Recently my colleague, Isabella Niesten, gave a great talk about political correctness. Originally, this was about limiting hate speech in order to stop homophobes, racists, xenophobes and other lunatics who undermine democratic society. Good, right? However, today, it seems to be about something quite different. For example, in Canada, they now have a law that instructs you to address a gender indefinite human being as ‘it’, and not respecting this is not just ‘incorrect’, but considered to be a hate crime. So, this ‘cure’ against dangerous extremists now starts to develop into a new disease by cracking its way into everyday language.
Nowadays, it seems we all turned into snowflakes, so there are countless things we need to protect ourselves from. Apparently, for this generation of Oxford University law students it can be potentially traumatic to hear about sexual felony cases such as rape. Thus, students are presented with a trigger warning beforehand and are given a permission to leave if the lecture is overwhelming for them. And that’s not all. The University of Sydney even includes trigger warnings for topics related to religion, body image, insects, pregnancy, vomit and so on. As expected, this has caused many debates within academia. The supportive side says that students should feel safe and comfortable, and that they could be traumatized without these warnings. Others (including me) raise the issue of freedom of speech, and its value, especially in an academic setting. Yet, maybe more important is a matter of common sense. If studies should prepare a person for a real life, having those warnings does seem odd. As we all know, in life nobody gives you a warning of what’s about to happen so that you can just leave.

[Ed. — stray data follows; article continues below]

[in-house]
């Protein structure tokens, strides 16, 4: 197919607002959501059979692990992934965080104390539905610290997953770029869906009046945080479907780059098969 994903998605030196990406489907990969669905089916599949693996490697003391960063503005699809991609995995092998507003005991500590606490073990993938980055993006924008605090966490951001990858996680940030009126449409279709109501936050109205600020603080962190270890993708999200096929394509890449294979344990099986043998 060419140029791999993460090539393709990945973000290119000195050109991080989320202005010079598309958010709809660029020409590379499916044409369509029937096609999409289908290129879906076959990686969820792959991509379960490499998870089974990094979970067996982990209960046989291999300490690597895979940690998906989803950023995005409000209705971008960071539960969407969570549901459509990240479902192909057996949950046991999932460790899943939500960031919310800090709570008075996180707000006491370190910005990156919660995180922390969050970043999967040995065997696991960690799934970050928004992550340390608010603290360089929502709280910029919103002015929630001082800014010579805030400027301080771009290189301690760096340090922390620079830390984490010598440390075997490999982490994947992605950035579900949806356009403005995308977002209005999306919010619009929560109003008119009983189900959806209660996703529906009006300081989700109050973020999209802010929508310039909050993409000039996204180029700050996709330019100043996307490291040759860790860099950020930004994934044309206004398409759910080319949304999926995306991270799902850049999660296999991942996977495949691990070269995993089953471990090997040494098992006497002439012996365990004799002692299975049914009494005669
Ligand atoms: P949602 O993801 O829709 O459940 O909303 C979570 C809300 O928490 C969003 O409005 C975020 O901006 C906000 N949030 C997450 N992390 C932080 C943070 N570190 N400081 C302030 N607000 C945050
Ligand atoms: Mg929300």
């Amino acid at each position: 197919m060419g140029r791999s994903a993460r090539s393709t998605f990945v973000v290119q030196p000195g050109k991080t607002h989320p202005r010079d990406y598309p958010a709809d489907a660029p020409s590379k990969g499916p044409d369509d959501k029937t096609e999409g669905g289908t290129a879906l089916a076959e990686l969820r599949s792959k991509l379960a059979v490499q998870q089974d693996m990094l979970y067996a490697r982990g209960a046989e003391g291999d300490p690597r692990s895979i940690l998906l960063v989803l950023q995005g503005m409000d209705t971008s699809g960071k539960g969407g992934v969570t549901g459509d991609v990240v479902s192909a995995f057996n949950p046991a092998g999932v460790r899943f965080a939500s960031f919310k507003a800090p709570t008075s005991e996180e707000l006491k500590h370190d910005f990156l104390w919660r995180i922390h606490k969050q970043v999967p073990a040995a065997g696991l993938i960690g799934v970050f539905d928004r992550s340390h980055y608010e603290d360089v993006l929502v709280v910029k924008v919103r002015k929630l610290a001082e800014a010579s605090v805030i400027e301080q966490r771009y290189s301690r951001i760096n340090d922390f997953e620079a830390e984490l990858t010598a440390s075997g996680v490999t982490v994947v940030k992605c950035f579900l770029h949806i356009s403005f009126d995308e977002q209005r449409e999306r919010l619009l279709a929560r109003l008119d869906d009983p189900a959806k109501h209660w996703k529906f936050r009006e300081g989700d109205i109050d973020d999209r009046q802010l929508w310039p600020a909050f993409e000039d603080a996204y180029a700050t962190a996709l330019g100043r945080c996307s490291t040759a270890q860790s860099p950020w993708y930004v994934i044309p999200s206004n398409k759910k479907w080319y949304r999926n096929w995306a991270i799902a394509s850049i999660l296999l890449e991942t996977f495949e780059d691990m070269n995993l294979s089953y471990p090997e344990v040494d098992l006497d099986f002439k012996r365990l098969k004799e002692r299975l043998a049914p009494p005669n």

Another important consideration is that we often insult others by treating them in this ‘protective’ manner. A perfect example is war veterans, who experience frustration serving as an object in warnings such as: “Be courteous with fireworks, a veteran lives here”, or “Please remember pets and veterans do not like fireworks”. The perverse logic is that by being treated as ‘terrified Chihuahuas’, veterans should feel safer.
So, taking the same logic to students - treating young, intelligent, and functional students as fragile, and warning them about any topic that might be emotional or can cause discomfort will help them feel more safe. Safe from what? Truth? Well, truth should trigger, and we should be ready to hear it. Otherwise, we might be politically correct but definitely not free.
Irena Boskovic, PhD Candidate, FPN, Forensic Psychology Department